One way in which Opdivo was able to get some pretty good results recently was just yesterday when the FDA approved a four-week dosing for Opdivo. Previously, it had been dosed every two weeks. So, going from every two weeks to every four weeks is doubling the convenience, essentially. For reference, Keytruda is dosed every three weeks. This will be for a majority of its approved indications, and that includes melanoma and second-line lung cancer and bladder cancer. Right now, it's the only PD-1 drug, and there are a lot of them out there besides just the two that we're talking about, that's approved for a four-week dosing schedule.
Campbell: Yeah. This is really a fascinating development. People are going to have to watch the next couple of quarters to see whether or not Opdivo starts to get back some of its mojo. You mentioned that Keytruda had won approval in first-line use in non-small lung cancer. That basically caused sales of Keytruda to skyrocket. And Opdivo sales in the U.S. have pretty much flatlined since then because you're using Keytruda now ahead of Opdivo, you're using Keytruda in the first-line setting and Opdivo isn't used in the first line setting. So, right now, Bristol-Myers' management is saying, how do we make sure that we sure up the market share that we do have in these later lines of treatment until we know that we can actually compete in the first line? And there's opportunity that they're exploring to be able to do that, but that's not approved yet.
So, you look at it and say, if I can make this more convenient to the cancer infusion centers where these are being dosed, maybe I can make sure that I'm solidifying my relationship with those places and this drug continues to get used instead of Keytruda. That will be very interesting, to see how this plays out over the next couple of quarters. As you mentioned, Opdivo was every two weeks, and it was a one-hour infusion. Now, it can be either every two weeks or every four weeks for a half-hour infusion. Now, that infusion time matches Keytruda. But like you mentioned, the four-week dosing schedule is better than Keytruda's three-week.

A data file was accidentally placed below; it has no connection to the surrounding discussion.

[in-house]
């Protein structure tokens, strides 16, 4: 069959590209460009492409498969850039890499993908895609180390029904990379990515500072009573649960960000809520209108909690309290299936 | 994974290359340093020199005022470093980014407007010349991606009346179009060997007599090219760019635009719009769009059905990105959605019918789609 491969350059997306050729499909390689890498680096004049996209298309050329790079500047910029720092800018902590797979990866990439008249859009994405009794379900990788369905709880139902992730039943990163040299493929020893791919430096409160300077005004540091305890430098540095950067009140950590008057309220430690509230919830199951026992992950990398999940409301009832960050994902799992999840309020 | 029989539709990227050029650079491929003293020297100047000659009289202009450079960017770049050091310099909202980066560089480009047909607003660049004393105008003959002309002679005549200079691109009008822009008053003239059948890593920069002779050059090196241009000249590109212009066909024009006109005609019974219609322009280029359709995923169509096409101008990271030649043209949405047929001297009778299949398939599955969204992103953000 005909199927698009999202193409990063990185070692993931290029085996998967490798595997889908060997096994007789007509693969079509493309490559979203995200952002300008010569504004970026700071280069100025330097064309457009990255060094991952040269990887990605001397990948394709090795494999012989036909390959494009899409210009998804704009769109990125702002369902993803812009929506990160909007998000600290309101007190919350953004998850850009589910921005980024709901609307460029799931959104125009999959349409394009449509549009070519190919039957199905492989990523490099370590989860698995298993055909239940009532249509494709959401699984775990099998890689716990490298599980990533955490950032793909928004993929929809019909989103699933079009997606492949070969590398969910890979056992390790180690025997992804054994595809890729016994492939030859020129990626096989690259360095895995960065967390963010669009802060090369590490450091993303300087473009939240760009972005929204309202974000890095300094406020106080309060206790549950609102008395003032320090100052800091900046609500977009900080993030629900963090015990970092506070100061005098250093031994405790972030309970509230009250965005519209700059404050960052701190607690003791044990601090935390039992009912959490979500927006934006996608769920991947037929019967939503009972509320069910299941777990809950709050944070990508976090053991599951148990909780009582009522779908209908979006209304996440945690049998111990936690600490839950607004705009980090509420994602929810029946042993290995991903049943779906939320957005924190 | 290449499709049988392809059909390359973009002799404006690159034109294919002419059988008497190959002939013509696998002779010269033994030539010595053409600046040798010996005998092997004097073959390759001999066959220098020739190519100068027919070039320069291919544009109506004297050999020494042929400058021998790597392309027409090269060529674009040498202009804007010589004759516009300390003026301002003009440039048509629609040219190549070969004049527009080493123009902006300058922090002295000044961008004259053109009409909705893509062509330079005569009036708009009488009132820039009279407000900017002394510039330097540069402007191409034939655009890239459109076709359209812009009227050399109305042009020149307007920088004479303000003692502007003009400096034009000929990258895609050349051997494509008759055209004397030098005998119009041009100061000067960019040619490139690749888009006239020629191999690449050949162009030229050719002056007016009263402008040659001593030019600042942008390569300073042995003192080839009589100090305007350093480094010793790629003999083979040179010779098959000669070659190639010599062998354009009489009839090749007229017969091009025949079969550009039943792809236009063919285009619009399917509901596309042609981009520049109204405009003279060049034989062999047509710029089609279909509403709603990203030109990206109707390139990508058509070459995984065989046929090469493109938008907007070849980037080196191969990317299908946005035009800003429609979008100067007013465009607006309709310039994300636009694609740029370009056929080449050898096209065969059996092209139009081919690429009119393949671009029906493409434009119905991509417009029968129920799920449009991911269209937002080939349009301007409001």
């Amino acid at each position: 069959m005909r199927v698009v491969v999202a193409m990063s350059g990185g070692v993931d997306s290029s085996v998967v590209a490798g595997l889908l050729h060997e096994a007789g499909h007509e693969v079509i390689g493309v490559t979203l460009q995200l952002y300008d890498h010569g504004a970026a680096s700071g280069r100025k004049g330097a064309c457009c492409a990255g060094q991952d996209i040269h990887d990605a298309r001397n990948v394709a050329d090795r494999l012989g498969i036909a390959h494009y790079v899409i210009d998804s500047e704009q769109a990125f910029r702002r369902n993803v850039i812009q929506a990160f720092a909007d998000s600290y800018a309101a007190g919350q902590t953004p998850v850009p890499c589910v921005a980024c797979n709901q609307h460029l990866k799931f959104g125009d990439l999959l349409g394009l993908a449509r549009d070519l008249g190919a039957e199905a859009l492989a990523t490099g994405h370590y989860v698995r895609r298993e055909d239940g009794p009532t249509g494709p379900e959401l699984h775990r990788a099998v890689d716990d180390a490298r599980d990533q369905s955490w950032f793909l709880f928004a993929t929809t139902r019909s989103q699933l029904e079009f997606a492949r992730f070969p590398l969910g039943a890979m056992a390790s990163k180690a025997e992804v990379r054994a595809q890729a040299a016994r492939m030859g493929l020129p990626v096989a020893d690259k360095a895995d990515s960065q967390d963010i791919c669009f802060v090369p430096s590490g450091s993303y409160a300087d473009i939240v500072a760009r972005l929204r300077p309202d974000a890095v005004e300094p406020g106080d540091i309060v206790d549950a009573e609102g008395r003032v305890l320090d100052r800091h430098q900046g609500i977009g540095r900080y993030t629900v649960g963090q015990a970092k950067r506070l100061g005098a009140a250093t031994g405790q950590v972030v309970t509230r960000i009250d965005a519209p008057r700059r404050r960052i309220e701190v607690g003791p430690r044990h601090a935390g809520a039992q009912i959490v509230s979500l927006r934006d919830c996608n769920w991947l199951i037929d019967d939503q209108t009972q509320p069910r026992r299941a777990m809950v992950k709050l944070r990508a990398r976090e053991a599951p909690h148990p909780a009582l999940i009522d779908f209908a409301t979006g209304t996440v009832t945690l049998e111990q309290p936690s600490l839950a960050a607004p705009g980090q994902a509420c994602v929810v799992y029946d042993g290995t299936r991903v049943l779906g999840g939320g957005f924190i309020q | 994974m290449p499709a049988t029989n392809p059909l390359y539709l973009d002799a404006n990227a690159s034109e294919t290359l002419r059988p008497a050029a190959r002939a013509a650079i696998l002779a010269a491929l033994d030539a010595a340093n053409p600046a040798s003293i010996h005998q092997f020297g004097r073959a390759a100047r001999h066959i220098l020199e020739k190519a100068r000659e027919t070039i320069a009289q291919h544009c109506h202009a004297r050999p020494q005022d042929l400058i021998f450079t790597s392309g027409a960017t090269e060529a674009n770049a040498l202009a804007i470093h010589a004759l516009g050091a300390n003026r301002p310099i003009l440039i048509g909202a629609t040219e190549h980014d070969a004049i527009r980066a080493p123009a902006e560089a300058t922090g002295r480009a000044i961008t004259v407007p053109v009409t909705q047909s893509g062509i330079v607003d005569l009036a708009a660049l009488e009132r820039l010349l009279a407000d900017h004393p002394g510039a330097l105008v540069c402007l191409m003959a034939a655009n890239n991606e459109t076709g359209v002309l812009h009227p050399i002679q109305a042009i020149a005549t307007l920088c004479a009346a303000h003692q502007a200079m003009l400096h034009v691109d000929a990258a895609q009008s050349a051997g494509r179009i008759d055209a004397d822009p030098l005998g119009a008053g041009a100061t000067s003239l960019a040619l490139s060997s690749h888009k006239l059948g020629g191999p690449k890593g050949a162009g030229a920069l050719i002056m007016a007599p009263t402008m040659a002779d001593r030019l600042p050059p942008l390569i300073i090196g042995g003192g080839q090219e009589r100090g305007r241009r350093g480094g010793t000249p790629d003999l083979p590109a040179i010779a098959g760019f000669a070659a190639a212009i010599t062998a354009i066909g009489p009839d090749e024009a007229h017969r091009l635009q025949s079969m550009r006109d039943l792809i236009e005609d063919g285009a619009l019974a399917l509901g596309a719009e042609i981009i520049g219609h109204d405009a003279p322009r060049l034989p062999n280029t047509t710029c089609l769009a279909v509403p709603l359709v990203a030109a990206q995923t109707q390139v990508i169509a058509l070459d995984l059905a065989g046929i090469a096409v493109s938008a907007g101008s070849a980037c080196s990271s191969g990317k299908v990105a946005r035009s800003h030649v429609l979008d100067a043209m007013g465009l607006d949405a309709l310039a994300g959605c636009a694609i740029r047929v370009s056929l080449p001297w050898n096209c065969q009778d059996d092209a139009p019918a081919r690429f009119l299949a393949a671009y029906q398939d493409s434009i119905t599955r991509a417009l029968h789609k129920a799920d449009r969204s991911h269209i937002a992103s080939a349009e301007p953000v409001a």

Harjes: Yeah. If you look at the incentives from the perspective of these infusion centers, this looks pretty favorable, that you have drugs that take the same amount of time to do the infusion, but one of them now has to be done less frequently. That's a good thing. Some analysts are saying that this could help it expand this into the maintenance and adjuvant therapy settings. This is yet another example in this ferocious battle between Keytruda and Opdivo, where one drug is largely ahead and the other one starts to catch up. It's really just been fascinating to watch.
I believe we did an entire episode on this battle about a year ago, if I'm remembering the timeline correctly. Any listeners that are interested in some of the details about the development of these two drugs and how the situation came to be the way it is today, shoot us a note at firstname.lastname@example.org and I'd be happy to send that episode along.
Campbell: Yeah. One final takeaway, too, from my end, as to why we're spending time talking about this, Opdivo's sales in the fourth quarter alone were $1.36 billion. Keytruda's in the fourth quarter were $1.3 billion. So, they are literally neck and neck.
Harjes: But the growth rates are totally different, as you alluded to earlier. Opdivo's Q4 sales were only up 4% year over year, vs. Keytruda's, which were up 169%. So, for two nominal numbers that are fairly similar, the growth rates are totally different. But this battle is clearly not over.